Wednesday, June 14, 2017

Miss Whitaker Opens Her Heart by Jennifer Moore

Rating: ★ ★ ☆ ☆ ☆
Obtained from: Netgalley
Read: June 12, 2017

Australia, 1814. As a young child bound for a strange country, Sarah Whitaker dreamed of life with her father on his sprawling Australian ranch. But her hopes were shattered when she learned of his death and of her new role as heiress of the largest sheep farm in New Wales. Orphaned in a land greatly populated by petty criminals exiled from England, the future seemed grim. But now, ten years later, Sarah has defied the odds and become a successful businesswoman much to the chagrin of her male counterparts. Hardened by the dishonesty of both her fellow ranchers and the felons in her employ, Sarah has learned one important truth: no one is to be trusted. Daniel Burton is a lucky man. Sentenced to death for his role in a horse-race scandal, Daniel was granted reprieve thanks to the influence of his wealthy relatives. Now, rather than death, Daniel faces exile in Australia an opportunity to put past mistakes behind him. But when he purchases land with the intention of farming it, he unwittingly arouses the wrath of his new neighbor, Sarah. What begins as a battle of wits, however, soon becomes a warm friendship and perhaps something more. But when Daniel's secret past is revealed, will Sarah be able forgive yet another deception?

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Miss Whitaker Opens Her Heart was the first Jennifer Moore novel I chanced to pick up and I’m in no rush to repeat the experience. I respect there are a lot of readers who appreciate this kind of storytelling and I mean no offense to the author or her fans, but Moore’s writing is simply too light and predictable for my tastes.

The novel is set in Australia, but nothing about the text feels authentic to the Land Down Under. There are some superficial details about convicts and their treatment, but Moore never gets into the thick of it and the lack of atmospheric detail made it hard to imagine life on either Sarah or Daniel’s station. I was similarly disappointed with Moore’s treatment of the indigenous people, but meaty subject matter wasn’t Moore’s game so it should come as no surprise that she barely skimmed the surface of Australia’s weightier and less admirable history.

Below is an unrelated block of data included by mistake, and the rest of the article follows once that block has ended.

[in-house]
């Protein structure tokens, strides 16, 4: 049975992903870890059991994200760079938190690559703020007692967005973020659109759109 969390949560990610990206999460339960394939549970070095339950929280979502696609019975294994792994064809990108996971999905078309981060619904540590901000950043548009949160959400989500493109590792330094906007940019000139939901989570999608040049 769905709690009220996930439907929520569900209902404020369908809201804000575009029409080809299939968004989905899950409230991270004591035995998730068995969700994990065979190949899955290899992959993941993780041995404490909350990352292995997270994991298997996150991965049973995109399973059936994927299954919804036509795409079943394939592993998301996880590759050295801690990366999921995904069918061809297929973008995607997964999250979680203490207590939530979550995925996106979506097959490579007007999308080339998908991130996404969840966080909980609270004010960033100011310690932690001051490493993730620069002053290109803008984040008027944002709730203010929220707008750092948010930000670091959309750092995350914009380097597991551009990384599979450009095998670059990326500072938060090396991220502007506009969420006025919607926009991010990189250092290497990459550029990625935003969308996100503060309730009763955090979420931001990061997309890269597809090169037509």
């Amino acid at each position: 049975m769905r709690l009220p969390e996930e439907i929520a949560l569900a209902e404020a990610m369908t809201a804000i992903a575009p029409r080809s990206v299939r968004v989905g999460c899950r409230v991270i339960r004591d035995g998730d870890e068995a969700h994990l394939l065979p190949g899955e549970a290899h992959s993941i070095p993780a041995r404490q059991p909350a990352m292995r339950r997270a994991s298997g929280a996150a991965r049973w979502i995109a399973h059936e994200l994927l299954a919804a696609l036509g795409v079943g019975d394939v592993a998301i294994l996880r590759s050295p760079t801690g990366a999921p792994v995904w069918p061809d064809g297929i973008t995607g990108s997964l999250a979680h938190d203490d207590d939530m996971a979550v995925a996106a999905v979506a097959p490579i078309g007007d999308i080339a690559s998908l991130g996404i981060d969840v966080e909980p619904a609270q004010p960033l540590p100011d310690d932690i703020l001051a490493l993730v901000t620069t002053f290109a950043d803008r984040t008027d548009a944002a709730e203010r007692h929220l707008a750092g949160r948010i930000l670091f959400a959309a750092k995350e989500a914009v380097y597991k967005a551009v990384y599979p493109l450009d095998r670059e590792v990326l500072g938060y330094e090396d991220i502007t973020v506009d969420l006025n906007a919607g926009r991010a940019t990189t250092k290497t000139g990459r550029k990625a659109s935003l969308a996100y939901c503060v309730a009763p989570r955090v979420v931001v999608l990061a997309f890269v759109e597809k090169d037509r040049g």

The romance Moore creates is sweet and while there is nothing wrong with that, I felt a distinct lack of chemistry between her leads. Both are Sarah and Danial are genuinely good people and while I appreciate the sentiment, such flawless personalities don’t exist in real life and I think their lack of individual flaw undermined their authenticity. Moore also has a tendency to tell more than she shows and omit character building scenes – Sarah’s embracing the role of station owner and/or Daniel’s crime and subsequent transport – that would have allowed readers to invest in the growth and experiences of her leads. 

At the end of the day Miss Whitaker Opens Her Heart missed its mark. If anything, I’d consider the novel a good in-between read, but I’d have difficulty recommending the story or subject matter to fellow readers.  

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What hope was there for him? And how was it to be found in a penal colony in an untamed land on the other side of the world?
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